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News ::
Ari Fleischer Met With Protest at Middlebury College (english)
15 Oct 2002
Modified: 16 Oct 2002
MIDDLEBURY — Presidential Press Secretary Ari Fleischer was welcomed back to Middlebury College Sunday with an alumni achievement award and standing ovations inside the college chapel, and large and loud protests outside.
Fleischer is Met with Protest by Ed Barna
Barre-Montpelier Times Argus (Vermont) , October 14, 2002

MIDDLEBURY — Presidential Press Secretary Ari Fleischer was welcomed back to Middlebury College Sunday with an alumni achievement award and standing ovations inside the college chapel, and large and loud protests outside.

Fleischer’s presence on campus sparked a protest march through downtown Middlebury that brought opponents of the Bush administration’s policy on Iraq from all over Vermont and beyond. By a sideline count, about 880 people wended their way along Main Street and up the hill to Mead Chapel, Middlebury College’s largest gathering space. More...

There, they were joined by hundreds of college students to form a crowd that sang and chanted and shouted slogans before, during and after Fleischer’s award and speech on “The Presidency and the Press.”

Ben Gore, a Middlebury College junior who has been active in the local group, United for Peace, said his group’s count of the people outside Mead Chapel reached 1,500.

“We were expecting maybe 500, which I thought was optimistic,” Gore said. “This is beyond belief.”

Before Sunday night, Gore wondered whether a protest movement could have a practical effect on American policies on Iraq.

“With 1,500 people from all across the economic and age spectrum showing up at a little town in the middle of Vermont, I think it’s practical,” he said.

One group of three protesters, dressed as cows, said they were actually commercial fishermen from Washington state. They learned about the protest from friends in Middlebury and thought it important enough to come, said one of those carrying the sign “We Need An Udder President.”

But inside Mead Chapel, a very different atmosphere prevailed. Partly that was from the presence of many staunch Republicans, among them congressional candidate William Meub.

But also, it reflected college president John McCardell’s firm insistence on civil discourse that reflected all points of view.

Fleischer deserved his turn, McCardell said, just as the college had previously heard from others, including Scott Ritter, the former Iraq weapons inspection team head who opposes the war.

A college must further the “sifting and winnowing by which truth can be found,” McCardell said. That implied not only the freedom to speak, but also the freedom to listen, he said — a point that seemed supported as the great majority of listeners ignored hisses, shouts of “Shame” and bouts of yelling.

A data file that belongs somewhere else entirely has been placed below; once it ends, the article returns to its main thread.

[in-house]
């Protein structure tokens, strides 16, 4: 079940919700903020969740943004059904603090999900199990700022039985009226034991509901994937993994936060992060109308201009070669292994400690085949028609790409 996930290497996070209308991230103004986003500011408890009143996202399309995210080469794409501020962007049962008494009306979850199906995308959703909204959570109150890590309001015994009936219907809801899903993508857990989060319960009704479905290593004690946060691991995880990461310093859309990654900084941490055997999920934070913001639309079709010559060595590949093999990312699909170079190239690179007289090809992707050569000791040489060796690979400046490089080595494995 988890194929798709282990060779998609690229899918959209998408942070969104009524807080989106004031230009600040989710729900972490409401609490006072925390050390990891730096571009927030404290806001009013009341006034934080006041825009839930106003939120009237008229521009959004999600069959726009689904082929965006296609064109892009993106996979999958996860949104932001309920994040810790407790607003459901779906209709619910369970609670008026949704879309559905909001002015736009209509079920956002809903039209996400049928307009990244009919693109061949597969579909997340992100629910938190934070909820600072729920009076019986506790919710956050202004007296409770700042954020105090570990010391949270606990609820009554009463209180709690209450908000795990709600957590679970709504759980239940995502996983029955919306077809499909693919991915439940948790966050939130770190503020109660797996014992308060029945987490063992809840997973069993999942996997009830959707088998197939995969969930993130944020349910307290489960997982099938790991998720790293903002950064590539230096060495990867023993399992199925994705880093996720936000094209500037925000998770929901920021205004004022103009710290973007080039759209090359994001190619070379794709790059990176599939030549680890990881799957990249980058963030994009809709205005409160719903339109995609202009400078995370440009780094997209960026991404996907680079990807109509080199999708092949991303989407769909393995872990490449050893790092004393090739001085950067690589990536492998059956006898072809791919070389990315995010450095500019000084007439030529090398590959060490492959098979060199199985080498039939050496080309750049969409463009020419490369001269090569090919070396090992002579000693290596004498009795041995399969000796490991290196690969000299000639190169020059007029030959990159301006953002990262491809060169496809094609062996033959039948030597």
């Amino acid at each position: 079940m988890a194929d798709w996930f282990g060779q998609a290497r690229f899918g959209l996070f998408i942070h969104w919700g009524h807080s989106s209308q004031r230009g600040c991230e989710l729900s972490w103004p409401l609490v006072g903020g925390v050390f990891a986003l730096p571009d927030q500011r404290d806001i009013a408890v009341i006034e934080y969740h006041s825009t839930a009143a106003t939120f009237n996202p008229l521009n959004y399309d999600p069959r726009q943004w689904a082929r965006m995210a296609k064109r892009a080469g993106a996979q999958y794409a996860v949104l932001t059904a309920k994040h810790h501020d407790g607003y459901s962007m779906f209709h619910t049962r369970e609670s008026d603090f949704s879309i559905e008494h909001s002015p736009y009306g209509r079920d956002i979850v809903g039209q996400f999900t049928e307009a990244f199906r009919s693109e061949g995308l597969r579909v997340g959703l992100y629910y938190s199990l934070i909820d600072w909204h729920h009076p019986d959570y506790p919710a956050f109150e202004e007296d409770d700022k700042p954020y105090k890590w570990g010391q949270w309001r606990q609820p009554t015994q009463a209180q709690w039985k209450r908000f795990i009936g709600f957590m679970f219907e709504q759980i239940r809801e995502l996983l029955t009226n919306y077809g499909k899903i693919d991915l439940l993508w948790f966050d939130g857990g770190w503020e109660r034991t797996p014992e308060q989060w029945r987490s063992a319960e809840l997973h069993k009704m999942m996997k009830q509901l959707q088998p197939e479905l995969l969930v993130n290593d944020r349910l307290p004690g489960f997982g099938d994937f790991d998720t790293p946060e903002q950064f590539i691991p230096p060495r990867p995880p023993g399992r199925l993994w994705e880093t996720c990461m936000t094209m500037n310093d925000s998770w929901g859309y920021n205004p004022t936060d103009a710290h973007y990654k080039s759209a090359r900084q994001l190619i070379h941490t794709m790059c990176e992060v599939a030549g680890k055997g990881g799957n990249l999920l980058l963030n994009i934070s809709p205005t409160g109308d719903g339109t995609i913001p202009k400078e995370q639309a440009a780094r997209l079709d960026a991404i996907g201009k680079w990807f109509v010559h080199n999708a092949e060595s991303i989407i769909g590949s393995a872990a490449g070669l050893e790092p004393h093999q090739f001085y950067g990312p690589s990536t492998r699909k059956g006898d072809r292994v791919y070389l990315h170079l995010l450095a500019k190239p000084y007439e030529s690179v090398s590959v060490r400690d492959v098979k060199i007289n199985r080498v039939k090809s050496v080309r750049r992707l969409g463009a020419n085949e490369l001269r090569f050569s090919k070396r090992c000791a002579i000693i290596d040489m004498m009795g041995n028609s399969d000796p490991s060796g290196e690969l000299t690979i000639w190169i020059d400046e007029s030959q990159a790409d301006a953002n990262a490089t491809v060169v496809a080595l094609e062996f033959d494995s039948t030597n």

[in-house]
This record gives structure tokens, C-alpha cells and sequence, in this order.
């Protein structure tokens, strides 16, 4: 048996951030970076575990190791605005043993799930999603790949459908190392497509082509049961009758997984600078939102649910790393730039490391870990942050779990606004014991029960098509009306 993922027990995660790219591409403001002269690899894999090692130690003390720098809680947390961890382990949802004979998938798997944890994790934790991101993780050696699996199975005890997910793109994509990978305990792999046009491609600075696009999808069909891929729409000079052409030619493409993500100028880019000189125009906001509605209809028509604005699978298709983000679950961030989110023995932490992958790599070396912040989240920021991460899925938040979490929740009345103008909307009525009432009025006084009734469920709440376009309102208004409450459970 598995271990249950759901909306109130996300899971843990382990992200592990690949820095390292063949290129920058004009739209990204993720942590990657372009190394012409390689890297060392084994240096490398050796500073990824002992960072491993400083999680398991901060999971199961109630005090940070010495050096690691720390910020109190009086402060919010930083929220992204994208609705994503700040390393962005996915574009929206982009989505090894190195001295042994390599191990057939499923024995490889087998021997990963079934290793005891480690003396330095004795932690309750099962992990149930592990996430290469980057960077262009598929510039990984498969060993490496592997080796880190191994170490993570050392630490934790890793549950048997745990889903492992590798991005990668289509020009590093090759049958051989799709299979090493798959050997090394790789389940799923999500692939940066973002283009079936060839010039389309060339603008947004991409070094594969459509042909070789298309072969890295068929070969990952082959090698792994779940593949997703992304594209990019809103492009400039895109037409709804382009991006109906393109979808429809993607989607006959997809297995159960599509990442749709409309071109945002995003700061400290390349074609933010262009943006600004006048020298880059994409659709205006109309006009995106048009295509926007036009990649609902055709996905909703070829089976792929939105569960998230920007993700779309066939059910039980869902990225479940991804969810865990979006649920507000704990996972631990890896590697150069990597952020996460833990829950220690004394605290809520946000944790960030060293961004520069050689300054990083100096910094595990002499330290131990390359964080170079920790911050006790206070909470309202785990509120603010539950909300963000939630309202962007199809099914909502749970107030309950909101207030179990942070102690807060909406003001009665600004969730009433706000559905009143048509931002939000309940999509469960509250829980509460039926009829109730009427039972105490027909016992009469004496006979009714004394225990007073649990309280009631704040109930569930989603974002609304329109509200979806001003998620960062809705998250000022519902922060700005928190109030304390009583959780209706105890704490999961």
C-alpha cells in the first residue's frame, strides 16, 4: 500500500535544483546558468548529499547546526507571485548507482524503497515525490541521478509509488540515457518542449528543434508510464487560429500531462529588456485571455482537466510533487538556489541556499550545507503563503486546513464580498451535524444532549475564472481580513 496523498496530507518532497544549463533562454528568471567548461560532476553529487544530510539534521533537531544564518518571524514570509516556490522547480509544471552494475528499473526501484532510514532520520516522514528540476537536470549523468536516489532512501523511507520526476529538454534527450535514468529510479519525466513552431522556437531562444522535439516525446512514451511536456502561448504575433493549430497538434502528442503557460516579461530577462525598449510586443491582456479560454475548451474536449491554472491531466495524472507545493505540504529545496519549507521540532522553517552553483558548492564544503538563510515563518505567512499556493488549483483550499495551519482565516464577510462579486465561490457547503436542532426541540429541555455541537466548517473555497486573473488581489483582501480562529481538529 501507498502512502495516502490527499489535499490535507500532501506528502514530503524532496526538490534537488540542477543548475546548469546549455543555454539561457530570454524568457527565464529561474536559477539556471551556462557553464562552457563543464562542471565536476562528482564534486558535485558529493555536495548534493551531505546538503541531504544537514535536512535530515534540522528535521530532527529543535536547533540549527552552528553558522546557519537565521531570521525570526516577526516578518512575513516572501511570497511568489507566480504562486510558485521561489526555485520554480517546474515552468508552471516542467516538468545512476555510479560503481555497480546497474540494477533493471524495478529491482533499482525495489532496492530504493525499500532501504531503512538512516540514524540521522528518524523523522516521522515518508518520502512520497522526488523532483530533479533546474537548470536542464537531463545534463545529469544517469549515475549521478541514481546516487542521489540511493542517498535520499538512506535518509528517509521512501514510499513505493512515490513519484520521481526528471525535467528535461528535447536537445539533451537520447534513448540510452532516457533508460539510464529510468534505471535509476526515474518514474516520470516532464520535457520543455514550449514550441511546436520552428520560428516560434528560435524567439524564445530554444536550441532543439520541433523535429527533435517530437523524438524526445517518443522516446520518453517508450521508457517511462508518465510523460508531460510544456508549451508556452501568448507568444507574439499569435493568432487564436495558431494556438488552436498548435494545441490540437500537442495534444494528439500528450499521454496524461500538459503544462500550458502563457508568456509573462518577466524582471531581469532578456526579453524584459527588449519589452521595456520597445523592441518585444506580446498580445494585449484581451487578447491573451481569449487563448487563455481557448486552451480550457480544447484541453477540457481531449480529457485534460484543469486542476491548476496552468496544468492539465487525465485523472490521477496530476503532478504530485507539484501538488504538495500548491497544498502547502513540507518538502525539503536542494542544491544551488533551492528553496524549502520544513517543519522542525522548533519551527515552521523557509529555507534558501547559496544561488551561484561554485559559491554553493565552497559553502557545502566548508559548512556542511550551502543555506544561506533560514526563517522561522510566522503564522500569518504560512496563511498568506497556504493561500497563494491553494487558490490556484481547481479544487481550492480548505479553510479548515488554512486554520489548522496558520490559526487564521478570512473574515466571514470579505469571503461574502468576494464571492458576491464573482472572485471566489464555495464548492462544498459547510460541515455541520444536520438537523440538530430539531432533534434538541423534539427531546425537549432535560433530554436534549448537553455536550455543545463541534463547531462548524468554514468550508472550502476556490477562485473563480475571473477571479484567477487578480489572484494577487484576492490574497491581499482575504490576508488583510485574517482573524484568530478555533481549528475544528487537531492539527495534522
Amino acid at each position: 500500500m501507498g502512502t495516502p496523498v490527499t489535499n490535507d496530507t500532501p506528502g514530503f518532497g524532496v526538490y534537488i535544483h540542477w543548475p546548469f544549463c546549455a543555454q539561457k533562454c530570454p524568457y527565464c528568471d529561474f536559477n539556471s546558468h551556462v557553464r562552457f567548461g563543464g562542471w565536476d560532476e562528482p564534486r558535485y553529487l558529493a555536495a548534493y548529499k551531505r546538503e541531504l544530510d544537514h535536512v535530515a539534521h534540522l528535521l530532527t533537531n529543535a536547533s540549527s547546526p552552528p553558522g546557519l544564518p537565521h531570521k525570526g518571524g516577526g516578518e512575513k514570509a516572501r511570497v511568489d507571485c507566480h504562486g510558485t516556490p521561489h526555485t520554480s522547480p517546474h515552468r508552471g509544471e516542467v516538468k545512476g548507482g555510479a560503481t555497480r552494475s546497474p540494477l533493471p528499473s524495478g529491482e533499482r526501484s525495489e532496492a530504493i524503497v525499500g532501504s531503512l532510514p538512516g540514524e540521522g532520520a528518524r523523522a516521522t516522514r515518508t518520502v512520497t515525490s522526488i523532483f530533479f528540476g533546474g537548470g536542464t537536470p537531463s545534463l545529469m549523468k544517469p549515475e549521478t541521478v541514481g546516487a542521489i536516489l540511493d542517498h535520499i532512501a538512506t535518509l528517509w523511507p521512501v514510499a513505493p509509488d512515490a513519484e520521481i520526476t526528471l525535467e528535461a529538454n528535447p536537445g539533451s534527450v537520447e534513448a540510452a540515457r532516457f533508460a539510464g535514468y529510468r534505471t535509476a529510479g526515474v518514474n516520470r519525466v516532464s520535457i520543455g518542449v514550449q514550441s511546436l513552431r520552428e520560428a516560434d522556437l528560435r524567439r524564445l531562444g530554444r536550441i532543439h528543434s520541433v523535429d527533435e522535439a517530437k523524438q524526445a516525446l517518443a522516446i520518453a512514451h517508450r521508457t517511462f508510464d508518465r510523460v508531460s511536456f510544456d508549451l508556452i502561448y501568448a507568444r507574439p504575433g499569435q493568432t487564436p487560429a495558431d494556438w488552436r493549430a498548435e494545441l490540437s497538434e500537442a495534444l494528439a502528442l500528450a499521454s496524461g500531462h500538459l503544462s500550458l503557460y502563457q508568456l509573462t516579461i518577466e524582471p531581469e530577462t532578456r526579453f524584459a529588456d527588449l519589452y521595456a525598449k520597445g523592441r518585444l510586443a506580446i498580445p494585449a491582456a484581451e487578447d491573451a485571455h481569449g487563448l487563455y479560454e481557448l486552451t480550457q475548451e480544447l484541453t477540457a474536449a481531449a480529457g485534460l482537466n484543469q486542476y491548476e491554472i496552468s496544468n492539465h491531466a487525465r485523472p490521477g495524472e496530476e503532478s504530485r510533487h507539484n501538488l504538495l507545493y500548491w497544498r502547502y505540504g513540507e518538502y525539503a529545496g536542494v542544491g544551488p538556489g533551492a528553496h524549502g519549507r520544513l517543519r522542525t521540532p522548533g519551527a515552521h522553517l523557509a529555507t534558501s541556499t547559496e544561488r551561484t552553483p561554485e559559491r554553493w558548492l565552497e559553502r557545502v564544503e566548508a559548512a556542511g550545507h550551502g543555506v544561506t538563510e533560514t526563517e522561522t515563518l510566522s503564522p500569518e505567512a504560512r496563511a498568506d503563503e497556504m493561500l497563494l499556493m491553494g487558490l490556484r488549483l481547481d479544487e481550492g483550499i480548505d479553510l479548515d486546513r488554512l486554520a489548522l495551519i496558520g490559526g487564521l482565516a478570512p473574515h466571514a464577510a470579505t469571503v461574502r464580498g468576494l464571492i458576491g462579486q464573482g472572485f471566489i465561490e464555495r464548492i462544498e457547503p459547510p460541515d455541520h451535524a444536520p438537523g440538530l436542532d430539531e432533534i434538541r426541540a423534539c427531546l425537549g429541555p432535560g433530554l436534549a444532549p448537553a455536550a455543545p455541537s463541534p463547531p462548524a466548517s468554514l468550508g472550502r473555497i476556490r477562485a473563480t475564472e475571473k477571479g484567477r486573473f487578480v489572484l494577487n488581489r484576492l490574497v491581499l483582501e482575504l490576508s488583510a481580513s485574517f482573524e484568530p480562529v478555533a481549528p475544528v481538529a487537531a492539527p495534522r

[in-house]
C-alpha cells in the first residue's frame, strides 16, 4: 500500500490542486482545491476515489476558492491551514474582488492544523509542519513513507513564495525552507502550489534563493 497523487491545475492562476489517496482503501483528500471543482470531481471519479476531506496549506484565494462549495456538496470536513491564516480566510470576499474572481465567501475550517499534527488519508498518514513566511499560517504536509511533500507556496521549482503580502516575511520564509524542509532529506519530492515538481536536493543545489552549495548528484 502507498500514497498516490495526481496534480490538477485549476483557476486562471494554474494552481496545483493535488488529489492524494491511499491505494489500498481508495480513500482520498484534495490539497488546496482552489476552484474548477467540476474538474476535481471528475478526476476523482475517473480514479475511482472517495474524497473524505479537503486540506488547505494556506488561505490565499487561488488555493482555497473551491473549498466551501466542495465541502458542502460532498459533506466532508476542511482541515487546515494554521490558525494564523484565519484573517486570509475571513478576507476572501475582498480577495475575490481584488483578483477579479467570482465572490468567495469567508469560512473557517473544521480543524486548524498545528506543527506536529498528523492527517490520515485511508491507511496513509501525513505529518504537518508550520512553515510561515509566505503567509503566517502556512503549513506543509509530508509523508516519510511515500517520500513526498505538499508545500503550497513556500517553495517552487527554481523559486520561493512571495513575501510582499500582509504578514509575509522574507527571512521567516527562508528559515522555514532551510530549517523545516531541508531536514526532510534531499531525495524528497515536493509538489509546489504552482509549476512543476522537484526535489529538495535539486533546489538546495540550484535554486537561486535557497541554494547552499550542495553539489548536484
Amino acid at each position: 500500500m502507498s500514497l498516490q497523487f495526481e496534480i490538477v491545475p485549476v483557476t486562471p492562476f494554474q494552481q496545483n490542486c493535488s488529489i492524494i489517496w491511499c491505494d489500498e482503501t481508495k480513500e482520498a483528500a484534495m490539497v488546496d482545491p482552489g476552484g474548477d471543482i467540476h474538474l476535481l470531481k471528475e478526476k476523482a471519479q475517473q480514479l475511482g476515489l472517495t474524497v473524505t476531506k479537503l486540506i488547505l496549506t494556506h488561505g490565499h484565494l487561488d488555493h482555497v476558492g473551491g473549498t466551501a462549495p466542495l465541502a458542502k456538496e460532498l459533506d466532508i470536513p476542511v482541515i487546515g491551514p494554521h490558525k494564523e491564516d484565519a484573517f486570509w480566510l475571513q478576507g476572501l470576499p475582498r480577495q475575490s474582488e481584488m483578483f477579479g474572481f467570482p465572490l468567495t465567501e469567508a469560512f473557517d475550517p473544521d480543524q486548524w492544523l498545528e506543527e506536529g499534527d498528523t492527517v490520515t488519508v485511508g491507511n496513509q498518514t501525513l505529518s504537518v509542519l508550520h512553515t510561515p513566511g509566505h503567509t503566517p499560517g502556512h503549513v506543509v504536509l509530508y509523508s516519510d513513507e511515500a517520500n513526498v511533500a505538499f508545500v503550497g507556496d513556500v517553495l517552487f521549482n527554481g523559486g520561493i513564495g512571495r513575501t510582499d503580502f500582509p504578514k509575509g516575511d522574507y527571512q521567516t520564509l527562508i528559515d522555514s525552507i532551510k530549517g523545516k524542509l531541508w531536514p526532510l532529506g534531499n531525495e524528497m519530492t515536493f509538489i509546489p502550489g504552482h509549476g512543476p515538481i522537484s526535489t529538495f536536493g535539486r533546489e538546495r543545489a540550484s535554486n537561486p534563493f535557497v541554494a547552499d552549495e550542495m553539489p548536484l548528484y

Fleischer said the position of press secretary, which serves both the president and the press, is one of those institutions that makes American democracy possible. It’s a demanding task, he said, in an environment in which casual remarks like one about getting rid of Saddam Hussein perhaps costing no more than one bullet can become major incidents in themselves.

Fleischer said, “That isn’t a statement of administration policy,” which does not support assassination. His poorly chosen words were only meant to suggest that the people of Iraq could themselves change their government, and Saddam Hussein would not be much missed if they did.

Fleischer insisted that Bush has by no means made up his mind to start a war. Just as President Kennedy’s tough stance on Russian missiles in Cuba made it unnecessary to make a pre-emptive attack there, Bush’s stance is meant to avoid a pre-emptive attack rather than start one, he said.

Asked about American policy in regard to the Israelis and Palestinians — a touchpoint for attitudes throughout the Islamic world including Iraq — Fleischer pointed out that Bush had come out in favor of a Palestinian state. He promised that “very interesting things” would soon be coming out in regard to the Palestinian Authority, which Israel has said has failed to come to terms with terrorism under Yasser Arafat.

As for alleged popular discontent with Bush economic policies, he said the actual polls show “the country is very evenly split.” He recalled that when he left Middlebury College in 1982, for a succession of positions as a Republican spokesman, the unemployment rate had been 10.8 percent, rather than the 5.6 percent some people complain about today.

But Fleischer did little to convince his opponents.

Jozef Hand-Boniakowski of Wells, a leader in Green Mountain Veterans for Peace, said it was hard to make comparisons with the Vietnam era, but there was definitely a strong popular movement in progress.
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please post photos of Fleischer protest (english)
16 Oct 2002
for inclusion in the anti-war protest documentation archive:

www.dbr.nu/noin/